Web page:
Black scholars have been influential to many in terms of books, written speeches, and shared lectures. In honor of Black History Month, SOHH highlights ten modern Black intellectuals.
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Some of the brightest Black minds come from all over the world and are known to influence many generations. Here are ten contemporary Black Intellectuals making an impact today:
Dr. Michael Eric Dyson
Dr. Dyson is a professor, author, political commentator, and ordained minister. Dr. Dyson, most notably, was a Professor of Sociology at Georgetown University from 2007 to 2020.
His books are centered around racism, politics, and even hip-hop.
Some of his books include Tears We Cannot Stop: A Sermon To White America, Entertaining Race: Performing Blackness in America, and Jay-Z: Made in America. Dr. Dyson has also commented on critical race theory, which teaches how racism and injustices affect American society.
Alexander is a writer and a civil rights activist. She is best known for her 2010 book, The New Jim Crow: Mass Incarceration in the Age of Colorblindness. In her book, she described how she believes minorities are subject to legalized injustices such as housing, economic, employment, and racial injustice.
She previously directed the Civil Rights Clinic at Stanford Law School and was a law clerk for the U.S. Supreme Court and the United States Court of Appeals. Alexander has also done TED Talks about race in America.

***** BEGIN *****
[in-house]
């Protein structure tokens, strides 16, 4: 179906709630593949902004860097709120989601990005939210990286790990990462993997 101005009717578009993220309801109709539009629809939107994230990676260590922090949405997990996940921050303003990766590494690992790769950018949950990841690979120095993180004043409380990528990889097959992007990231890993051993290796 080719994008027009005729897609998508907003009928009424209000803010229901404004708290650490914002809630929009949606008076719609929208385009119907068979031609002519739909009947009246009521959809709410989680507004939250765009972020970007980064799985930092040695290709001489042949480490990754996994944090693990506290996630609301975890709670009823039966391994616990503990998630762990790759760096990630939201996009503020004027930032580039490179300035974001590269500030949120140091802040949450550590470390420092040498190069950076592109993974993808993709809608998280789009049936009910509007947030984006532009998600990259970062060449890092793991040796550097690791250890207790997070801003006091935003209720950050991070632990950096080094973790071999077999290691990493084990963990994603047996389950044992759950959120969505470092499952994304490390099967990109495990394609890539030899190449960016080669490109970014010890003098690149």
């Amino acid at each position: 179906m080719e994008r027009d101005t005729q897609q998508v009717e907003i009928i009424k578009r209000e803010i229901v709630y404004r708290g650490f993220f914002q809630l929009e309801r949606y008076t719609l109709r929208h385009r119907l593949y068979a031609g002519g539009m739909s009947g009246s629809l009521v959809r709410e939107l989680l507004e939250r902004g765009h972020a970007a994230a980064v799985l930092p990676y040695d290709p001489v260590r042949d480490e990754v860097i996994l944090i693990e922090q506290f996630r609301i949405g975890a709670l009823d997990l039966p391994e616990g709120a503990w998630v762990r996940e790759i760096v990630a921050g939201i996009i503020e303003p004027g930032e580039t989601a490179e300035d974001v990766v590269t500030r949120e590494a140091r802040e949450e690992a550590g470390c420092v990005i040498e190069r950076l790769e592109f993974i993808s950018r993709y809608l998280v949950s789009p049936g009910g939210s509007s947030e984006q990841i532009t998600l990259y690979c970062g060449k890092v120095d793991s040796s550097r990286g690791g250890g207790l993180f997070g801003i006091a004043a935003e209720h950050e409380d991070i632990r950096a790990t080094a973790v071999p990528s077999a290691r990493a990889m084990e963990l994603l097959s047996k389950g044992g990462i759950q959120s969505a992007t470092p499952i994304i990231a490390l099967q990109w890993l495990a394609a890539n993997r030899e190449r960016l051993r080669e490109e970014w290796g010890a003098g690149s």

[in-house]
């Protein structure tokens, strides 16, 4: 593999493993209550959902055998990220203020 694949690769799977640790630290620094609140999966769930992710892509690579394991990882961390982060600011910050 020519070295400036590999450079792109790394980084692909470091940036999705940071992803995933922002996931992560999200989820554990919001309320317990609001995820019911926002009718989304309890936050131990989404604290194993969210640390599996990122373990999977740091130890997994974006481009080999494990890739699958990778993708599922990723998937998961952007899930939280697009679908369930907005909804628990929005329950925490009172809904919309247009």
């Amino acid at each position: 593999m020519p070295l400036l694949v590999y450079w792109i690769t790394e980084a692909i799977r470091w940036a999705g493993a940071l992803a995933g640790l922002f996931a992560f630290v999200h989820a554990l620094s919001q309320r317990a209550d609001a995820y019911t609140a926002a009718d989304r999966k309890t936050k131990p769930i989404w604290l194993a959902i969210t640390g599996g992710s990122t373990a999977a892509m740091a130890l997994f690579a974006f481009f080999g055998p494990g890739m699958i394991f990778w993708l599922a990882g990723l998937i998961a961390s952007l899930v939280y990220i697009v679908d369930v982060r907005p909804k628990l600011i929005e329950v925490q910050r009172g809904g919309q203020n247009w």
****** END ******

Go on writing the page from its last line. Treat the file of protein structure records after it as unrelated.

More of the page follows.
Dr. Claud Anderson
Dr. Claud Anderson is the president of the PowerNomics Corporation of America, Inc. and Harvest Institute.
PowerNomics is a company that publishes Anderson’s books on the PowerNomics concept. It analyzes the complex web of racial monopolies and references Black Americans’ negative financial patterns. Dr. Anderson was also the State Coordinator of Education for Florida in the 1970s.
Coates is an author and journalist. He is best known for his time as a national correspondent at The Atlantic, where he wrote about racial, social, and political issues, specifically regarding Black Americans and White supremacy.
Coates has also worked for Time magazine and as a visiting scholar for the Massachusetts Institute of Technology. He has written the books The Beautiful Struggle, Between The World and Me, and wrote the sixth volume of Marvel’s Black Panther Series.
Dr. Thomas Easley
Dr. Easley has spent most of his career as a diversity professional. He has integrated hip-hop and forestry into his classroom and lectures through his work.
His book, Mind/Heart for Diversity shares his expertise in diversity and inclusion. It also teaches how to use heart and mind to foster diversity, equity, and inclusion.
Easley is the Assistant Dean of Community and Inclusion at Yale University School of Forestry and Environmental Science. His background includes forestry, genetics, and education to teach communication workshops, lectures, and provide mentorships.